This is good on the one hand - anything can be inside - higher flexibility, but on the other hand, how can I now determine which process to transfer all this economy to without process content analysis?
    And here is a little trick - the router, as you will see later, always selects the label itself and passes it to its neighbors, so it knows why it allocated it - for IP or for Ethernet or something else. Therefore, he simply adds this information to his label table. And the next time, when he does the Pop Label operation, he already knows from the table (and not from the package) what to do next.

    In general, the stack here in the classical sense is the last to be put, the first to be taken (LIFO - Last Input - First Output).

    As a result, in spite of the fact that the MPLS header length is fixed, there can be many headers themselves - and they are all located one after another.

    TTL - Time To Live - A complete counterpart to IP TTL . Even the same length has - 8 bits. The only task is to prevent the packet from wandering endlessly over the network in the event of a loop. When transmitting an IP packet over an MPLS network, the IP TTL value can be copied to the MPLS TTL, and then back. Or the countdown will start again from 255, and when entering a clean IP network, the IP TTL value will be the same as before entering.

    As you can see, the MPLS header is squeezed between the data link layer and the data that it carries - in the case of IP - network. Therefore, metaphorically, MPLS is called Layer 2.5 technology, and the header, Shim-header, is the wedge-header.
    By the way, the label does not have to be in the MPLS header. According to the IETF, it can be embedded in ATM, AAL5, Frame Relay headers.

    Here's what it looks like in life:

    Label space

    As mentioned above, 2 ^ 20 tags can exist.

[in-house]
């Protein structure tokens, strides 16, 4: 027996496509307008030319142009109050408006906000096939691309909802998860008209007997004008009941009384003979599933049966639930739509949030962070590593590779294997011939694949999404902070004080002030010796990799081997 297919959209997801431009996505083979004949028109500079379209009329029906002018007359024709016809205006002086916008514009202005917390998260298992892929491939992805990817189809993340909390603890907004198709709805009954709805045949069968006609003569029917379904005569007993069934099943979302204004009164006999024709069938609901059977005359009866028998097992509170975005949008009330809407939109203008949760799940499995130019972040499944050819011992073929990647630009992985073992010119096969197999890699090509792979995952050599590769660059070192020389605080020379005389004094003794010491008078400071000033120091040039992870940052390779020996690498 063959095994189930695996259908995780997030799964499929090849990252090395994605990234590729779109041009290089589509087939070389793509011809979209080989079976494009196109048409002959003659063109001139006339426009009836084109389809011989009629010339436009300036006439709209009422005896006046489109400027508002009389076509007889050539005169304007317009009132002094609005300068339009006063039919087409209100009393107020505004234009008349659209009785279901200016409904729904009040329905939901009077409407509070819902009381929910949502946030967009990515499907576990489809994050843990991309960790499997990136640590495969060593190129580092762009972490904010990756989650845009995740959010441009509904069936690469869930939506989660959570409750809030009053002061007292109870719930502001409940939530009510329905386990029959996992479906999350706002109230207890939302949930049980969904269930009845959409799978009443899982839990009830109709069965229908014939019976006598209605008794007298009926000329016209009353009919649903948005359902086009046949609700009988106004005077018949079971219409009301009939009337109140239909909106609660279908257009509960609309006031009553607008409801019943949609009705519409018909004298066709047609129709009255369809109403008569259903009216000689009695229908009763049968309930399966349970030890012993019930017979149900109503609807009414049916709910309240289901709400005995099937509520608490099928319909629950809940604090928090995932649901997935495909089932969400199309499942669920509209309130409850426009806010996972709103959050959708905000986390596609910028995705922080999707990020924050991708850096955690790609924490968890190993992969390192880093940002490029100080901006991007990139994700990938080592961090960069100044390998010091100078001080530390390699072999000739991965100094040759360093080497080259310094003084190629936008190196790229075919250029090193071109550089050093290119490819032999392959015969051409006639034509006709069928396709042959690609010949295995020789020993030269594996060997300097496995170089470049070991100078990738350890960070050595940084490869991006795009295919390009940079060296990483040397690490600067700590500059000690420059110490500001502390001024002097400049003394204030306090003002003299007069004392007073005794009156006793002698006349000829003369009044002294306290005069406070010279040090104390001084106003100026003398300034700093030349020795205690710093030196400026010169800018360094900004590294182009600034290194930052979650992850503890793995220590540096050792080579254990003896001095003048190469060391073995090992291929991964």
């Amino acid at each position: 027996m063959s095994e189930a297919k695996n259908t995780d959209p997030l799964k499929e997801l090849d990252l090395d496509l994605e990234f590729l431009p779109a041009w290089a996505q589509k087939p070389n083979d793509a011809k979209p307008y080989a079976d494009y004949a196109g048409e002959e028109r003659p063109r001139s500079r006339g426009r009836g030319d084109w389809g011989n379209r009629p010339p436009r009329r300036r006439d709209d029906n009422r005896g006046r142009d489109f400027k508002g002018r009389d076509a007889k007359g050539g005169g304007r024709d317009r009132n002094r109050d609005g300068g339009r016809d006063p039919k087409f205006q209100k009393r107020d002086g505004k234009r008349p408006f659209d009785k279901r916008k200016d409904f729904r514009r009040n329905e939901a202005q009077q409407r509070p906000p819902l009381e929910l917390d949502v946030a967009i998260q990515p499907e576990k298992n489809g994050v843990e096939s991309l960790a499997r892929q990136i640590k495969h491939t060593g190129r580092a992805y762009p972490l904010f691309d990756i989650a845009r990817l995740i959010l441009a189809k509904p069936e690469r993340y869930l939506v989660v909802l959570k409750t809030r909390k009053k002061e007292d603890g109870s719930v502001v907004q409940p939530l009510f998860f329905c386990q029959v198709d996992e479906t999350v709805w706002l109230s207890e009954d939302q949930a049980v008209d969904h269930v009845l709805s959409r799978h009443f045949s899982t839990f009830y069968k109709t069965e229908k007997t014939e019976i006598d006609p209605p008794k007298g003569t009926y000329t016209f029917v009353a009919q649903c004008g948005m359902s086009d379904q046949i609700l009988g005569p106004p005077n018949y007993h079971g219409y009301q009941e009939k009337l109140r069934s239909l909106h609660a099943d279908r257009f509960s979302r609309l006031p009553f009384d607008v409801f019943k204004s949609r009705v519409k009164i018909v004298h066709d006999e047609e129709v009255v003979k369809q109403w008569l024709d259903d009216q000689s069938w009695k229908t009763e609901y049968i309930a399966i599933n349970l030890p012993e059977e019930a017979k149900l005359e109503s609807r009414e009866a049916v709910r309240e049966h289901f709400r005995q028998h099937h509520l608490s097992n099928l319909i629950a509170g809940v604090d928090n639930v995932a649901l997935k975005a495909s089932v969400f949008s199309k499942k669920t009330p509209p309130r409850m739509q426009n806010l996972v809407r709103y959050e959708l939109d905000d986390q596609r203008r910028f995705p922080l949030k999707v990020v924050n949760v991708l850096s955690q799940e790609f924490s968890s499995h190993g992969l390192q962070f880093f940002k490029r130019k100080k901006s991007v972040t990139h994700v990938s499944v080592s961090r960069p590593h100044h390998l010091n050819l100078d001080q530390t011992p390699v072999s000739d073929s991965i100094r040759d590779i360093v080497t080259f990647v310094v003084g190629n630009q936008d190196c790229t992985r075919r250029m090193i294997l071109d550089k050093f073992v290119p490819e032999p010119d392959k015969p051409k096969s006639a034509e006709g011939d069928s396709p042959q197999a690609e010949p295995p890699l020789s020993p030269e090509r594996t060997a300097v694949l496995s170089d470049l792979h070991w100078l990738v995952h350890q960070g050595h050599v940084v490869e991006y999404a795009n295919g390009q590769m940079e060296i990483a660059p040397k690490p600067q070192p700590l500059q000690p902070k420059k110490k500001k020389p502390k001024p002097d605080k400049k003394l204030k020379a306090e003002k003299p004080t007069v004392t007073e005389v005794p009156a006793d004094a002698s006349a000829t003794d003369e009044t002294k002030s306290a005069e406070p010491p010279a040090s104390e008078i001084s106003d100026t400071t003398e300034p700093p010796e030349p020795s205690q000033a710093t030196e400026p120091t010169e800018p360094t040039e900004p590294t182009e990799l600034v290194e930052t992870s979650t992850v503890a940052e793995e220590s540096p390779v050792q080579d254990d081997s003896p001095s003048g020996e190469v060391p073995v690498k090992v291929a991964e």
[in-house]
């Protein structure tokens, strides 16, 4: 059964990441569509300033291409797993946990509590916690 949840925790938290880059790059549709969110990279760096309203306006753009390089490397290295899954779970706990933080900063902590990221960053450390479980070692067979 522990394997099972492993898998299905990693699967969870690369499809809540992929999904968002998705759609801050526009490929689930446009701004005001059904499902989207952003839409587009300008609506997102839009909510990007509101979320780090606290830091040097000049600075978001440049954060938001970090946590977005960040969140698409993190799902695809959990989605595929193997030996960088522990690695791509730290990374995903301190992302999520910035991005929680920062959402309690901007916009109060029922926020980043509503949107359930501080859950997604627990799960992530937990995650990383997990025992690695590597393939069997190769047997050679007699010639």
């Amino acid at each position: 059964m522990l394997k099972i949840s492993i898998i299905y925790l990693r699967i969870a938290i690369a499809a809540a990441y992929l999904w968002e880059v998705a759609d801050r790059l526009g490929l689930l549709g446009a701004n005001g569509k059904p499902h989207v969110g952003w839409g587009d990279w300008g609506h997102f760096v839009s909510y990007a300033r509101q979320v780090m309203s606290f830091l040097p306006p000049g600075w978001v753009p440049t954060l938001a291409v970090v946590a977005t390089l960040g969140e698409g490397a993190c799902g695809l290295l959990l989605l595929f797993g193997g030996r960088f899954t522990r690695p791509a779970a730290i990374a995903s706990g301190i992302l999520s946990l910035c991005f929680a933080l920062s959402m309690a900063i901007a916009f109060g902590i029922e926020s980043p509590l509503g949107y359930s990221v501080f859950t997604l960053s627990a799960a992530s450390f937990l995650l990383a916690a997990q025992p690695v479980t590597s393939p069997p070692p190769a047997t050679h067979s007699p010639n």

Of these, several are reserved:

    0 : IPv4 Explicit NULL Label . "Explicit blank label." It is used on the very last MPLS span - before the Egress LSR - in order to notify him that this mark 0 can be removed without looking at the label table (more precisely, LFIB).
    For those FECs that originate locally (directly connected), the Egress LSR selects the 0 mark and passes it to its neighbors - the penultimate LSR (Penultimate LSR).
    When transmitting a data packet, the penultimate LSR changes the current label to 0.
    When Egress LSR receives the packet, it knows for sure that the top label simply needs to be deleted.

    This has not always been the case. Initially, it was suggested that label 0 can only be at the bottom of the label stack, and when a packet with such a label is received, the LSR should clear MPLS mentions altogether and start processing the data.
    At some point, theorists, under pressure from practitioners, agreed that it was irrational and they could not come up with a real application, so they refused both conditions.
    So now the label 0 is not necessarily the last (lower) and during the Pop Label operation only it is deleted, and the lower ones remain and the packet is further processed in accordance with the new upper label.

    1 : The Router Alert Label - an analogue of the Router Alert option in IP - can be anywhere except the bottom of the stack. When a packet arrives with such a label, it must be passed to the local module, and then it is switched according to the label that was lower - the real transport one, and label 1 must be added to the top of the stack again.

    2 : IPv6 Explicit NULL Label - the same as 0, only adjusted for the IP protocol version.